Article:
Wednesday, December 15, 2004

Hip Science Teacher

A while back I wrote about the apparent mismatch between the experience and savviness of the next generation of teachers and the archaic system they find themselves teaching in. Today Gwen sent me a link to wockerjabby, the blog of another hip young teacher who's starting to bang her head into the wall of curriculum:
"I don't yet (and I may never) know exactly what I think of standards and their progeny, the prescribed unit plans and bubble sheet tests and workshop models, but the more I see of curricula, the more I become convinced that they need to be dramatically reduced if not eliminated altogether. where is the joy in visiting each of nearly two hundred destinations on a map for only forty-five minutes each?

in my classroom we have a policy that any question about science may be asked at any time, and depending on a number of factors we will either save it for later, when it can get the attention it properly deserves, or I will derail the entire class so that we can talk about something else that we are deeply interested in. the curriculum says I have to visit each of several dozen topics in turn. but I want my kids to ask questions, to explore, to pick up the rocks and sift through the mud below, to really get their hands dirty"
This is the kind of teacher I want for my daughters. She's an advocate for kids who is obviously passionate about teaching, she's web-savvy and writes wonderfully, and I'm sure she makes the best of a difficult situation in New York's public school system.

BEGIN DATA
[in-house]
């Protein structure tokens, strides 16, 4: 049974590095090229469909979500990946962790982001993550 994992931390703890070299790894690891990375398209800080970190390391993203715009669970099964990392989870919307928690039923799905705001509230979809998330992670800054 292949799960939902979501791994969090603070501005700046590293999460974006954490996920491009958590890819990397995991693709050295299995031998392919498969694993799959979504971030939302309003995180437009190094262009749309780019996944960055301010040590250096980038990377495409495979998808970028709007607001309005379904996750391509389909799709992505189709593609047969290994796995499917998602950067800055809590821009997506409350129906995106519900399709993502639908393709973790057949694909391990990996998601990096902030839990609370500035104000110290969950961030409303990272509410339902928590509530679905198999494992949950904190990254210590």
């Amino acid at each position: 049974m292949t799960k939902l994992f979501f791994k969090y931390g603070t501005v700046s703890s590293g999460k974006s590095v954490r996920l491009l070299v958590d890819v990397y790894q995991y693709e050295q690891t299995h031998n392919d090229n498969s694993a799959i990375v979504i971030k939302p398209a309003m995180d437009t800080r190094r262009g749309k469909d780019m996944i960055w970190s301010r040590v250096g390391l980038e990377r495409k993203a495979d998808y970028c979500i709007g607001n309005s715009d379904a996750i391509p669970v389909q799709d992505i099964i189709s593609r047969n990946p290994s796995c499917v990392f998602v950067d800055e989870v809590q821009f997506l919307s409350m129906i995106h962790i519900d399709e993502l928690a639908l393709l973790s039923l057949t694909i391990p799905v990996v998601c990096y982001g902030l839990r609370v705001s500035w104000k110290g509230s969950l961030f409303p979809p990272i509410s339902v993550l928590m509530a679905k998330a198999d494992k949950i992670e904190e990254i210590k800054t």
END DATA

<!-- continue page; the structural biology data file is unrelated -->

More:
But I can't help but try a little utopian thought experiment. Imagine her in the opposite learning environment of where she is right now -- set her loose for three or four months with:
  • a dozen interested kids of different ages
  • no curriculum except a flexible focus on science as an organizing principle
  • the freedom to explore interesting places and environments where science can be experienced and seen in action
  • no pressure to switch topics or disciplines every hour
  • the freedom to follow ideas and trains of thought as far as they're interesting
  • access to great equipment and technology, letting her kids reflect and learn as part of a network of interested people
  • license to have fun
Those 12 kids would emerge with a completely different type of knowledge than 12 kids who had spent the term in school. They wouldn't do well attempting to regurgitate information on standardized tests, but they'd know a lot of information about a few things in context. And they'd go way beyond information -- they'd understand how to do science, how to recognize and pursue interesting questions, how to work through projects with their peers, and most importantly, they'd be engaged.

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